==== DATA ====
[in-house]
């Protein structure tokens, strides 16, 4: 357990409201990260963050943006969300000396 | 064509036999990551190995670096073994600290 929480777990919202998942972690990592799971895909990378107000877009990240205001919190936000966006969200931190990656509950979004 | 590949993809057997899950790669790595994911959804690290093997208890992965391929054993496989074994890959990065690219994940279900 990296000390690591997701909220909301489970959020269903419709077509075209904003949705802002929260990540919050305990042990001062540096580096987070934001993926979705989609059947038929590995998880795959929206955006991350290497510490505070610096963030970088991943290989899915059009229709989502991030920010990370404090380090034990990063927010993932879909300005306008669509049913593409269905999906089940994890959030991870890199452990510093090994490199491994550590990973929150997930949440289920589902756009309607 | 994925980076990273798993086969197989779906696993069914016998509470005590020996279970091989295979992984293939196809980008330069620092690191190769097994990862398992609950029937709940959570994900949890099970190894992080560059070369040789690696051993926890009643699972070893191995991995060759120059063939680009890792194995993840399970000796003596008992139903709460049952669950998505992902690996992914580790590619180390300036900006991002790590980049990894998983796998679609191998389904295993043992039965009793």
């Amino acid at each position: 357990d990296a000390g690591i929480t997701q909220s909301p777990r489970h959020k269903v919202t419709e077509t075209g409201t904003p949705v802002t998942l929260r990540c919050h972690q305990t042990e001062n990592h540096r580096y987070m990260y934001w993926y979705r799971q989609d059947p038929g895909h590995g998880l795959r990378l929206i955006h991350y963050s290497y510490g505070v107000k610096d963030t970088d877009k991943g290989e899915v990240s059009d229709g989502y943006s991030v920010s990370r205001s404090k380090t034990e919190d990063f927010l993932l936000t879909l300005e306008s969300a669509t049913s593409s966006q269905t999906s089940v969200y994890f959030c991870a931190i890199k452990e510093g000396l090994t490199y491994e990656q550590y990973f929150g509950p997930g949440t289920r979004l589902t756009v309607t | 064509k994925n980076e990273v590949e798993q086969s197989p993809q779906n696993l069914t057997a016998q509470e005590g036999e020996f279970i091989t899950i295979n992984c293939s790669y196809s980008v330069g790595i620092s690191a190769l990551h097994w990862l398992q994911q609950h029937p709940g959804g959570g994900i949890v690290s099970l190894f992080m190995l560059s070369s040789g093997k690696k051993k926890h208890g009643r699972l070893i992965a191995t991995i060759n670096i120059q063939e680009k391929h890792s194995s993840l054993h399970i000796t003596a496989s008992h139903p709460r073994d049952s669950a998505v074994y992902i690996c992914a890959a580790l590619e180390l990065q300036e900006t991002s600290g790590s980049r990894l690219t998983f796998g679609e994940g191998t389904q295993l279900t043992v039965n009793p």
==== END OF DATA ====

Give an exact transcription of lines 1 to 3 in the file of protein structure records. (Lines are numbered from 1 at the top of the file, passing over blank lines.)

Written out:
[in-house]
């Protein structure tokens, strides 16, 4: 357990409201990260963050943006969300000396 | 064509036999990551190995670096073994600290 929480777990919202998942972690990592799971895909990378107000877009990240205001919190936000966006969200931190990656509950979004 | 590949993809057997899950790669790595994911959804690290093997208890992965391929054993496989074994890959990065690219994940279900 990296000390690591997701909220909301489970959020269903419709077509075209904003949705802002929260990540919050305990042990001062540096580096987070934001993926979705989609059947038929590995998880795959929206955006991350290497510490505070610096963030970088991943290989899915059009229709989502991030920010990370404090380090034990990063927010993932879909300005306008669509049913593409269905999906089940994890959030991870890199452990510093090994490199491994550590990973929150997930949440289920589902756009309607 | 994925980076990273798993086969197989779906696993069914016998509470005590020996279970091989295979992984293939196809980008330069620092690191190769097994990862398992609950029937709940959570994900949890099970190894992080560059070369040789690696051993926890009643699972070893191995991995060759120059063939680009890792194995993840399970000796003596008992139903709460049952669950998505992902690996992914580790590619180390300036900006991002790590980049990894998983796998679609191998389904295993043992039965009793």
């Amino acid at each position: 357990d990296a000390g690591i929480t997701q909220s909301p777990r489970h959020k269903v919202t419709e077509t075209g409201t904003p949705v802002t998942l929260r990540c919050h972690q305990t042990e001062n990592h540096r580096y987070m990260y934001w993926y979705r799971q989609d059947p038929g895909h590995g998880l795959r990378l929206i955006h991350y963050s290497y510490g505070v107000k610096d963030t970088d877009k991943g290989e899915v990240s059009d229709g989502y943006s991030v920010s990370r205001s404090k380090t034990e919190d990063f927010l993932l936000t879909l300005e306008s969300a669509t049913s593409s966006q269905t999906s089940v969200y994890f959030c991870a931190i890199k452990e510093g000396l090994t490199y491994e990656q550590y990973f929150g509950p997930g949440t289920r979004l589902t756009v309607t | 064509k994925n980076e990273v590949e798993q086969s197989p993809q779906n696993l069914t057997a016998q509470e005590g036999e020996f279970i091989t899950i295979n992984c293939s790669y196809s980008v330069g790595i620092s690191a190769l990551h097994w990862l398992q994911q609950h029937p709940g959804g959570g994900i949890v690290s099970l190894f992080m190995l560059s070369s040789g093997k690696k051993k926890h208890g009643r699972l070893i992965a191995t991995i060759n670096i120059q063939e680009k391929h890792s194995s993840l054993h399970i000796t003596a496989s008992h139903p709460r073994d049952s669950a998505v074994y992902i690996c992914a890959a580790l590619e180390l990065q300036e900006t991002s600290g790590s980049r990894l690219t998983f796998g679609e994940g191998t389904q295993l279900t043992v039965n009793p």